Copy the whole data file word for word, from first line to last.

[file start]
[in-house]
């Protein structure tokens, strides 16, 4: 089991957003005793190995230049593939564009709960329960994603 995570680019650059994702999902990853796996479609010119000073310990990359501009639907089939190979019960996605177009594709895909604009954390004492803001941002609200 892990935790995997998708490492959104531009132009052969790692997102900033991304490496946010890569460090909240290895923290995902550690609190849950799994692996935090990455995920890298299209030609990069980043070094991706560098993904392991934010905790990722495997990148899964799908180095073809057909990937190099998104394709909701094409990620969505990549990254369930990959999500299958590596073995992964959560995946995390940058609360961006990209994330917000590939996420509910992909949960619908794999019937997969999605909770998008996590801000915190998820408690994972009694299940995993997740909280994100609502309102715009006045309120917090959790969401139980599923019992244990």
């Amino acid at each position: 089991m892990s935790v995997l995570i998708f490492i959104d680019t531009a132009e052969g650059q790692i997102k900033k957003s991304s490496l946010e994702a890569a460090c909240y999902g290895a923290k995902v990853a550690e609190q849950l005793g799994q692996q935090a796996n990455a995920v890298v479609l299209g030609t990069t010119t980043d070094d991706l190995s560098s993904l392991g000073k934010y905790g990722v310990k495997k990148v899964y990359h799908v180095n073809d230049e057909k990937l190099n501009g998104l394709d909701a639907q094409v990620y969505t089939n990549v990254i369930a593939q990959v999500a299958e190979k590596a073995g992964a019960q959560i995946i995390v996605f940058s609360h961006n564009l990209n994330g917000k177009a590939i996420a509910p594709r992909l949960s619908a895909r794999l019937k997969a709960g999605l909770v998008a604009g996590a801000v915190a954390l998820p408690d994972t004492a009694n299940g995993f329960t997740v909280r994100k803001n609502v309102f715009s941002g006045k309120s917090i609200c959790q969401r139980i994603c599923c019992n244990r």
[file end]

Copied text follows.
[in-house]
């Protein structure tokens, strides 16, 4: 089991957003005793190995230049593939564009709960329960994603 995570680019650059994702999902990853796996479609010119000073310990990359501009639907089939190979019960996605177009594709895909604009954390004492803001941002609200 892990935790995997998708490492959104531009132009052969790692997102900033991304490496946010890569460090909240290895923290995902550690609190849950799994692996935090990455995920890298299209030609990069980043070094991706560098993904392991934010905790990722495997990148899964799908180095073809057909990937190099998104394709909701094409990620969505990549990254369930990959999500299958590596073995992964959560995946995390940058609360961006990209994330917000590939996420509910992909949960619908794999019937997969999605909770998008996590801000915190998820408690994972009694299940995993997740909280994100609502309102715009006045309120917090959790969401139980599923019992244990």
């Amino acid at each position: 089991m892990s935790v995997l995570i998708f490492i959104d680019t531009a132009e052969g650059q790692i997102k900033k957003s991304s490496l946010e994702a890569a460090c909240y999902g290895a923290k995902v990853a550690e609190q849950l005793g799994q692996q935090a796996n990455a995920v890298v479609l299209g030609t990069t010119t980043d070094d991706l190995s560098s993904l392991g000073k934010y905790g990722v310990k495997k990148v899964y990359h799908v180095n073809d230049e057909k990937l190099n501009g998104l394709d909701a639907q094409v990620y969505t089939n990549v990254i369930a593939q990959v999500a299958e190979k590596a073995g992964a019960q959560i995946i995390v996605f940058s609360h961006n564009l990209n994330g917000k177009a590939i996420a509910p594709r992909l949960s619908a895909r794999l019937k997969a709960g999605l909770v998008a604009g996590a801000v915190a954390l998820p408690d994972t004492a009694n299940g995993f329960t997740v909280r994100k803001n609502v309102f715009s941002g006045k309120s917090i609200c959790q969401r139980i994603c599923c019992n244990r």